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Global hop market

A local alternative to mass beer suggested by independent brewers has been successful and is now altering the global market. Beer is becoming more diversified, so transnational companies have to accept the new game rules and to switch focus to young and fast growing markets. All these processes increased the demand for aroma and bitter hop as well as their acreage expansion on two continents. However now there appeared a downward trend of alcohol consumption in the world, so even special sorts can soon turn to be sufficient. In this connection the dynamic American hop market is already facing some problems. EU hop producers have become more cautious, they are not racing to exceed the demand and look forward with more confidence, judging by the contract terms. 

Hop Market in Russia

Germany still dominates the Russian market, yet over the recent two years one has been able observe a continuous success of Czech hop suppliers. Their expansion and growing popularity of hops from the United States became the drivers of supplies growth in 2016 despite the preceding modest harvest crop in the EU, as well as the factor of relative stability in 2017. In this connection, in 2017, the ratio of the varieties continued to shift towards the aroma ones, and the supplies of Magnum hop and other alpha varieties were reduced. However, the import of bitter hop pellets is partially replaced by extracts, especially from the major beer manufacturers. Total volumes of alpha acid supplies, according to our estimation, decreased by approximately 5% and returned to the level of 2015. Barth Haas Group continues dominating the hop products market; HVG also increased its weight. At the same time, Morris Hanbury significantly reduced the supplies in 2017.


Ireland. Pub beer sales: an ailing market

Publicans will be left reeling from the news that the amount of beer sold in Irish pubs dropped dramatically yet again last year.

In recent years the trend to drink at home has hit dizzy heights, and that’s nothing got to do with what’s in the beers.

Supermarkets and off-licenses now account for a third of all alcohol sales in the country as more and more people choose to party at home citing the cost of drink in pubs as the reason for not socialising in pubs more often.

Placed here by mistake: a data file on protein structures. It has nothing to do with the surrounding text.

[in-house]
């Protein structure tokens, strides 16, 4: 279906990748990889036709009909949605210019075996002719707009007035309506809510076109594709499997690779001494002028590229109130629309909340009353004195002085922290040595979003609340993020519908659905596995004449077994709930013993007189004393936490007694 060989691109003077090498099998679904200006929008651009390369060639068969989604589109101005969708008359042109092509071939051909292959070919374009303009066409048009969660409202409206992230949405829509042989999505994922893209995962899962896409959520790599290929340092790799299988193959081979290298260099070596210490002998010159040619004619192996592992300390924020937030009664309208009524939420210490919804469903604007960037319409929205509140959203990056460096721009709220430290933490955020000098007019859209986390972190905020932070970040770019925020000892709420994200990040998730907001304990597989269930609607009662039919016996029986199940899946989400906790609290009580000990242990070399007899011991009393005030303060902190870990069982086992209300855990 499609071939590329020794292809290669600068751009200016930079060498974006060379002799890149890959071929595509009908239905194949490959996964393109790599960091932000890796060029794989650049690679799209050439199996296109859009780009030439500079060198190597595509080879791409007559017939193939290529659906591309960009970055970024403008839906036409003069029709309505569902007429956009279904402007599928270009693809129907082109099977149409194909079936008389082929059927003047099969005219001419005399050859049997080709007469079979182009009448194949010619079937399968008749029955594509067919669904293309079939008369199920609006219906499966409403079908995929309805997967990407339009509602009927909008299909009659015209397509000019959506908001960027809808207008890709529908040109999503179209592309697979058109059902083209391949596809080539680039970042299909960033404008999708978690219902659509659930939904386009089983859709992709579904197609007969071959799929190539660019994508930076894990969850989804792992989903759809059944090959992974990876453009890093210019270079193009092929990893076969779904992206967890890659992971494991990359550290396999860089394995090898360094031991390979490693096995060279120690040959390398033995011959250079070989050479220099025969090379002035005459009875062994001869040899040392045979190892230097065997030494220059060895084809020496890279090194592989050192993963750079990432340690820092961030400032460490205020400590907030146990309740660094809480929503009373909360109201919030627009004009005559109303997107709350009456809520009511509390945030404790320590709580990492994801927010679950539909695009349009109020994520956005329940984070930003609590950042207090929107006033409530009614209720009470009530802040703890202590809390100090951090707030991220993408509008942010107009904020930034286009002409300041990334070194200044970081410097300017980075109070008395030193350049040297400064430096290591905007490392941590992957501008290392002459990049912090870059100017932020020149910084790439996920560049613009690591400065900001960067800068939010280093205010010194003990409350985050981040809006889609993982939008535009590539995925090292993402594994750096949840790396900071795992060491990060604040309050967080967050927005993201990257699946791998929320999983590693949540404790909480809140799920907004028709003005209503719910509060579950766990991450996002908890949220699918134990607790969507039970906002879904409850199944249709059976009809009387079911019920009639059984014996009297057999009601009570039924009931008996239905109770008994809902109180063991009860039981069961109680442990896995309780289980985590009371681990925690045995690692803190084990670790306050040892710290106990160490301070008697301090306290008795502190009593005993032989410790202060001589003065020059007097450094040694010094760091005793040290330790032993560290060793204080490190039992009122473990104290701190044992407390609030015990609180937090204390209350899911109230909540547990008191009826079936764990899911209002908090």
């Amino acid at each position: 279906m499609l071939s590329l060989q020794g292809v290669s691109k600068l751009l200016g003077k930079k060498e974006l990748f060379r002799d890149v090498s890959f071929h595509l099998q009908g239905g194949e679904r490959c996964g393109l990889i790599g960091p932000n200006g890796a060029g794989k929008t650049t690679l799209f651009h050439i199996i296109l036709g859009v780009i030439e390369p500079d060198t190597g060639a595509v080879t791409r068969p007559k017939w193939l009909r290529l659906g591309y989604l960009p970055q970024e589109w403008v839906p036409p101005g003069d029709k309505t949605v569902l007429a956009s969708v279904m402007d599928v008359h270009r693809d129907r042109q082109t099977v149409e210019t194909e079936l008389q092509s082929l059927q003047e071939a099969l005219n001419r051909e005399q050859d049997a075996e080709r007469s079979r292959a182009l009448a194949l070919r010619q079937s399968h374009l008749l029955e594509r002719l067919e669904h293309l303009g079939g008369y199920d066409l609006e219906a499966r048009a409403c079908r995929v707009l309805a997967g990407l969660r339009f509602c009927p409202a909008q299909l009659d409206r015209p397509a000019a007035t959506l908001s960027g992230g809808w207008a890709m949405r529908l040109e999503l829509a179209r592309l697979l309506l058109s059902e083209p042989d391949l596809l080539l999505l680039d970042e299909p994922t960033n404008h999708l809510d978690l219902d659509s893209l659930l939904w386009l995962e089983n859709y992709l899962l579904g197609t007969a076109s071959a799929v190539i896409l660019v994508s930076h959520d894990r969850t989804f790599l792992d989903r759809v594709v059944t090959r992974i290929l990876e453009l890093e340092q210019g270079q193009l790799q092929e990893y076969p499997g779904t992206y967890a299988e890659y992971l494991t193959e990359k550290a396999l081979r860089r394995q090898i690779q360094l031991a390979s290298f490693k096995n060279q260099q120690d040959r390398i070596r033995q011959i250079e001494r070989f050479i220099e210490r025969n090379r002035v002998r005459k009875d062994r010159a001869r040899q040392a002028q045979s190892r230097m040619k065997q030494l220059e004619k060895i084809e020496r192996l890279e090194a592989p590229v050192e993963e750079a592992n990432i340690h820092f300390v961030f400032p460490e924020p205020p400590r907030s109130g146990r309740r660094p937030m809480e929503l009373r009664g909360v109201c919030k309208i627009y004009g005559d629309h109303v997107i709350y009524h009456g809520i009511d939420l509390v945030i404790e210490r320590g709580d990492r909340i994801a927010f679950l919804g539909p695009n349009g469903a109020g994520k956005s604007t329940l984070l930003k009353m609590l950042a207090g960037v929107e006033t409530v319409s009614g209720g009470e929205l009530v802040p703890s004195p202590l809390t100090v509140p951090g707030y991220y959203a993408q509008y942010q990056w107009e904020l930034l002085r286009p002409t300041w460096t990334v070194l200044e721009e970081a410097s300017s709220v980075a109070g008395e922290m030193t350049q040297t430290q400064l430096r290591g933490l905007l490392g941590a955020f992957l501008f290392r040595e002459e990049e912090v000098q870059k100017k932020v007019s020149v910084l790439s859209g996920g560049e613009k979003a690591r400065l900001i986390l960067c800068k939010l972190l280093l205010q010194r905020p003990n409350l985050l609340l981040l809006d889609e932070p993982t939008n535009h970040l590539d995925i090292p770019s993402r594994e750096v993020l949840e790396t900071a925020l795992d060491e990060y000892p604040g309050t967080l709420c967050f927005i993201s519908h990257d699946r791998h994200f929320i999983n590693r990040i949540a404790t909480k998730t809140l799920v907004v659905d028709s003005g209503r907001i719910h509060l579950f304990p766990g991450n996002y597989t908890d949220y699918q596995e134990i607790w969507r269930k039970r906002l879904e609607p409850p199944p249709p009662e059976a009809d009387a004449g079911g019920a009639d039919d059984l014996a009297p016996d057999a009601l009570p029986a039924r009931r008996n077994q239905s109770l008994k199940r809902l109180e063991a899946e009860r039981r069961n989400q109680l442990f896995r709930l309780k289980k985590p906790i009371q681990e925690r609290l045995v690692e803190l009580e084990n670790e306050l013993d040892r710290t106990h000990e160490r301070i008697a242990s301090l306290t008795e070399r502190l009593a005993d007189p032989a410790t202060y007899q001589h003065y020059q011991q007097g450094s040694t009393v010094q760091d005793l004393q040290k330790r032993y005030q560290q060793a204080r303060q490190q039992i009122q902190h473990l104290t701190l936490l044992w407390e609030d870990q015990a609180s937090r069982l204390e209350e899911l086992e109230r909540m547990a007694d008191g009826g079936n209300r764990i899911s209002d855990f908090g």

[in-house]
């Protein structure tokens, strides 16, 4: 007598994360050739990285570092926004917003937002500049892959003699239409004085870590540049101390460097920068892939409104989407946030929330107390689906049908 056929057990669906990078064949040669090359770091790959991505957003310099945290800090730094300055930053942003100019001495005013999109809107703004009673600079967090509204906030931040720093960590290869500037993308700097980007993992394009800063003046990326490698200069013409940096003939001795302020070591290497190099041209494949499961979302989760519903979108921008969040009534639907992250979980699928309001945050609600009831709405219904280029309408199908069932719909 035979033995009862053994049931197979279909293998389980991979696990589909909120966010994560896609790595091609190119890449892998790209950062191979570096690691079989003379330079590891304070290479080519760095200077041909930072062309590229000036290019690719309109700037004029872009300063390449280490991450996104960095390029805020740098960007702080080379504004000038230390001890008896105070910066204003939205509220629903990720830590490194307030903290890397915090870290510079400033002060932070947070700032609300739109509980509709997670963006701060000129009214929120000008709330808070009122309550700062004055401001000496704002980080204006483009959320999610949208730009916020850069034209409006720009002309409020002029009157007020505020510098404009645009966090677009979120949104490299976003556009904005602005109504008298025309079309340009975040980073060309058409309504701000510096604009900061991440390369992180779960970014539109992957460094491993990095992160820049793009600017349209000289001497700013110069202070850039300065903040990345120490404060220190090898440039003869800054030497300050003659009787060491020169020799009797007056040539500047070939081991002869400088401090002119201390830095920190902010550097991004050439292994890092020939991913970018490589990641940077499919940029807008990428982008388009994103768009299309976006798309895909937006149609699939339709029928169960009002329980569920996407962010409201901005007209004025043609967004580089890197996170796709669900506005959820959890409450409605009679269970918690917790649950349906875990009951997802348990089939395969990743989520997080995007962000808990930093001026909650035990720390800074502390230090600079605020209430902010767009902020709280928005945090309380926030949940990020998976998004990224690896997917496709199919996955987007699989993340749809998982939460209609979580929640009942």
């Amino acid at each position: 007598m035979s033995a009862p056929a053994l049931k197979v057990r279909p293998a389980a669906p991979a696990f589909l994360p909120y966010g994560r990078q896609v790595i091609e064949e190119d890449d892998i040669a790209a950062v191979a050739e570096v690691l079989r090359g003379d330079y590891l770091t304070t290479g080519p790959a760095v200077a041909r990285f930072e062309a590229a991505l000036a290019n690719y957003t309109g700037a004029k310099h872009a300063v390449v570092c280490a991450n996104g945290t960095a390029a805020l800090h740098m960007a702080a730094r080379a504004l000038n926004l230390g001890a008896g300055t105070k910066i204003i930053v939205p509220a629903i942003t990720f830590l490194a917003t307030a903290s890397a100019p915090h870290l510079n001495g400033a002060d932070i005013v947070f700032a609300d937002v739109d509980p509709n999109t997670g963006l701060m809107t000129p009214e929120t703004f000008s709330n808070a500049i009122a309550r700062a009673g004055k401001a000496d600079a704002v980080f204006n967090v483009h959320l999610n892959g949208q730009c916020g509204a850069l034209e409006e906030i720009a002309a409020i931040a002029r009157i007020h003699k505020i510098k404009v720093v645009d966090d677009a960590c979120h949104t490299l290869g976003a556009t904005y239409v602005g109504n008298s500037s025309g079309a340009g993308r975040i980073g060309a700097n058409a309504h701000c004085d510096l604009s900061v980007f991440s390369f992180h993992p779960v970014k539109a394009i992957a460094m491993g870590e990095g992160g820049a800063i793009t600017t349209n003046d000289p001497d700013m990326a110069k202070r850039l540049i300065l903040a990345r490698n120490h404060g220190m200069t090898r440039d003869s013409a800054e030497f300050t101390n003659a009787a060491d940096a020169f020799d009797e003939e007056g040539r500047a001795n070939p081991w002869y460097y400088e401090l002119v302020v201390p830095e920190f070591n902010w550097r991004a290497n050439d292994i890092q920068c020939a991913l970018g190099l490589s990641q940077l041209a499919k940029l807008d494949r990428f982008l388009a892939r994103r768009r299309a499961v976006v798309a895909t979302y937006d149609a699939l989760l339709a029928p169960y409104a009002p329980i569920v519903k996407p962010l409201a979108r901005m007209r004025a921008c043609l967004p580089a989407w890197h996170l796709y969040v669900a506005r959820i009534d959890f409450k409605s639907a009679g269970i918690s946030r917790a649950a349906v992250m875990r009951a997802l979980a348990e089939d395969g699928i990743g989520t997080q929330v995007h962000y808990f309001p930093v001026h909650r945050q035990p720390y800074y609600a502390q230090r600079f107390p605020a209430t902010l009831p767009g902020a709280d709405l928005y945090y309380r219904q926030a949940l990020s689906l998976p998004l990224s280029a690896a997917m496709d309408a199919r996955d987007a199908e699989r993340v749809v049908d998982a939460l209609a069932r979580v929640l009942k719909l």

Beer’s share of the alcohol market fell below 50pc last year for the first time ever, while cider was also down from 9pc to 8pc.

Wine sales continue to soar, however, up to 26pc from 23pc. There was also a slight increase in spirits’ market share, 18pc to 19pc.

The Irish Brewers' Association said that although the beer market looked to be stabilizing in 2010, there was a significant shift in sales from pubs to supermarkets and off-licenses.

Senior executive at the association, Stephen Lynam, said: "The report contains good news and bad news for Ireland’s brewing sector.

"Although sales are down, the decrease is relatively minor compared to recent years.

"The steady decline of the last ten years, which accelerated in 2008 and 2009 has slowed. Net exports are up and production in Ireland’s breweries has increased as well.

"Unfortunately, the report shows the continuing decline of the pub sector. We already know that the pub trade has lost a quarter of its business in the last few years, and this has had a subsequent impact on beer sales.

"Simultaneously, we have seen an increase in beer sales in off-licences and supermarkets; 33pc is sold in the off-trade, up from 29pc in 2009."

11 Jun. 2011



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